But who’s got the time to set them up straight the way they should be? Eventually, the foreman orders one of the crew to do it.

I’ve seen neighborhood people make tree guards a part of their lives, ornamenting them. These ribbons wind up from the tree guard.

Or using them in some kind of stunt, like hanging a chair over the top, ha ha.

Or just making use of them in some fashion. Mop drying.

They are inherently house-like, the perfect temporary home for a tree under assault by forces engaged in making roads and sidewalks.

So you may find their orange snow netting unsightly, but it serves a crucial purpose.

Tree protection–as the trench is person-protection.

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Outside of NYC

you wouldn’t guess we have

native plants


towering old trees (this one a kentucky coffee tree)


magical floating spheres amid reeds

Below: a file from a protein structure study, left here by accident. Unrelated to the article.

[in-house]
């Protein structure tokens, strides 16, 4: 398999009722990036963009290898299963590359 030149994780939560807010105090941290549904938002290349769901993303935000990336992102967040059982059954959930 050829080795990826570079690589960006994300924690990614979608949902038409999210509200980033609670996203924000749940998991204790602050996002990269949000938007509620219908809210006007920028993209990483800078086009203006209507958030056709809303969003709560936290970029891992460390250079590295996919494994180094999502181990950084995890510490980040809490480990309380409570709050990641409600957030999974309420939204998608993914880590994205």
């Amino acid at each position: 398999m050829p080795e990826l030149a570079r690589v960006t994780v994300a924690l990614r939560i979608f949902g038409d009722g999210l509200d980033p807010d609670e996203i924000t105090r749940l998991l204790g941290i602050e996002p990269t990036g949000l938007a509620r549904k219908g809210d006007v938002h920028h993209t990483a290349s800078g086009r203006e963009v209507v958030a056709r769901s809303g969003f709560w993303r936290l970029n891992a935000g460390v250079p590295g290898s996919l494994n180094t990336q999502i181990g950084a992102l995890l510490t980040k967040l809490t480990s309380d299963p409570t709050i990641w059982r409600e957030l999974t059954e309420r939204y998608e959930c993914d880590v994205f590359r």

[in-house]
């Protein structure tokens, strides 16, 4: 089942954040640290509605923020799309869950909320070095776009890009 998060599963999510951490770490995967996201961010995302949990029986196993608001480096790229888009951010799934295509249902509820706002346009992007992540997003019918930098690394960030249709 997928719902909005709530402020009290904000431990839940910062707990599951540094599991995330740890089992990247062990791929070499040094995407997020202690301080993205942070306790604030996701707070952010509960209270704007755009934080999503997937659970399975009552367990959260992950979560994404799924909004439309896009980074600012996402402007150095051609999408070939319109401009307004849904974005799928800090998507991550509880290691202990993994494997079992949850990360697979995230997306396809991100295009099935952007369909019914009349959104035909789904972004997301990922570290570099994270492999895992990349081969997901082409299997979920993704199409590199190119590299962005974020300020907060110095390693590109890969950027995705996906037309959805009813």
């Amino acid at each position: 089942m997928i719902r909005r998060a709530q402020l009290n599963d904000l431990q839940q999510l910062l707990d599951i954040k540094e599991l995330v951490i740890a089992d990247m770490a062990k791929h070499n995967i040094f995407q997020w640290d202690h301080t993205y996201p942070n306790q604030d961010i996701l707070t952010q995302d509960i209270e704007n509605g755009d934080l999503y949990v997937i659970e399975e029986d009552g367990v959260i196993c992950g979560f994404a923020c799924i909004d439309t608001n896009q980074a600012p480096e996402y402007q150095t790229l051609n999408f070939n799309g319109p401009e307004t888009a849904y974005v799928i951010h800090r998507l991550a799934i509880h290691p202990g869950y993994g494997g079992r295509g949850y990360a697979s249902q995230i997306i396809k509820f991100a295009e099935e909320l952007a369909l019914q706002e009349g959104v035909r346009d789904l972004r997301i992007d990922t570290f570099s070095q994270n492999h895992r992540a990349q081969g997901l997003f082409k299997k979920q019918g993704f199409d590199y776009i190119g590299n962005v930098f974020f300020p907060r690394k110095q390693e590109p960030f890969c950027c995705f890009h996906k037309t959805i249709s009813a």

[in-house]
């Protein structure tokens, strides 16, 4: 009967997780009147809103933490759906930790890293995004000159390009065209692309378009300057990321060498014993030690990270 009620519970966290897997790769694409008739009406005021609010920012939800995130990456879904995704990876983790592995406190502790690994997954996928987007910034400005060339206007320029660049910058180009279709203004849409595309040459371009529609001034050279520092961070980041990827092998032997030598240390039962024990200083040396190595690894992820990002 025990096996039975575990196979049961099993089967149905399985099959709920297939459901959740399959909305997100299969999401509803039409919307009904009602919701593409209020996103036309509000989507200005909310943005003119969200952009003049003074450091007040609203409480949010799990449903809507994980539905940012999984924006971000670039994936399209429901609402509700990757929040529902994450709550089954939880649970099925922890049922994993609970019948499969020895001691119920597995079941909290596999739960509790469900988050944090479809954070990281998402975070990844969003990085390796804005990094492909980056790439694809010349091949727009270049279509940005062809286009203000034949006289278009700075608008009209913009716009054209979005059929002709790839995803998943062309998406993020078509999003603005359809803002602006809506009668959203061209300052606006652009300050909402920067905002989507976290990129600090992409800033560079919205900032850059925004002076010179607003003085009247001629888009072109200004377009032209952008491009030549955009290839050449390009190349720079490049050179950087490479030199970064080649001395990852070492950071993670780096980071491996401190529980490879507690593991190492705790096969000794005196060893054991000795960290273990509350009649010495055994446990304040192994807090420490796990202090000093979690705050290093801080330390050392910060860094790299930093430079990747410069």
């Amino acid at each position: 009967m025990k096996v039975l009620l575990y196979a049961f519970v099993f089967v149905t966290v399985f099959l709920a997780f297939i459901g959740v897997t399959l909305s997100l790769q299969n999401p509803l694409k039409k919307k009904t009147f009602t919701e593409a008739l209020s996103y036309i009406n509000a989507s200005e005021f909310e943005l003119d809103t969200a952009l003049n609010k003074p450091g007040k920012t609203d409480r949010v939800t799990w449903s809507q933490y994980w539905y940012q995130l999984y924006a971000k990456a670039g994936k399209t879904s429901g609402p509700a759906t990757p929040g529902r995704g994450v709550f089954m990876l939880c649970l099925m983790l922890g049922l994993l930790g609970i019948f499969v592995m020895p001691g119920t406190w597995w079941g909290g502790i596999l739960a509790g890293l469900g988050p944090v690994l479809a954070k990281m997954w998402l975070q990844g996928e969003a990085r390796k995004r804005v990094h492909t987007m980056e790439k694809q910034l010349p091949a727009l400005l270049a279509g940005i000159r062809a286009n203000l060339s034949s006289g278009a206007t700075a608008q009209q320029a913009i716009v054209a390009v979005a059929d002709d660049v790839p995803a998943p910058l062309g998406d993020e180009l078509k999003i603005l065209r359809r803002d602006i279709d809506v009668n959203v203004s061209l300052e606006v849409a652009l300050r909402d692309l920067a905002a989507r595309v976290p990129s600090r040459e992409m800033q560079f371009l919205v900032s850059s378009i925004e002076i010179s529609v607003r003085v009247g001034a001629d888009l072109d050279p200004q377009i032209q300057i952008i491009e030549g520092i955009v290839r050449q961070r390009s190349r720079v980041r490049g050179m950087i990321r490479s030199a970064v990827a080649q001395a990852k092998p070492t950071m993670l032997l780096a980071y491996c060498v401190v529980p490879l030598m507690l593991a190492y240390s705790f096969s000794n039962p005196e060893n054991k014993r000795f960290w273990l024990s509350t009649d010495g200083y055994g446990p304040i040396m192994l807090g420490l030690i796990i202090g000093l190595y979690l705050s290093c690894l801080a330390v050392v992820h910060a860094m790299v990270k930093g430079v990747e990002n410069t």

more wildflowers

But we do.

When you come to New York, go to Times Square or the Statue of Liberty, by all means, but visit the Botanical Garden in the Bronx if you want to get your green on.

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The grand dame

that is the Grand Concourse in the Bronx has certainly seen better days.

But there is still an awful lot of life there. Crews are installing new sidewalks and new medians separating the wide boulevards (2 lanes and a service road in each direction). They need a tree inspector to make sure no harm comes to the gingkos and zelkovas lining the avenue.

You’ve got wonder about people in the city, the way they love to lean things up against trees. Why? They can be told again and again not to and still you find a clutter of debris around the base of a tree. In this case it’s actually condoned. Huh?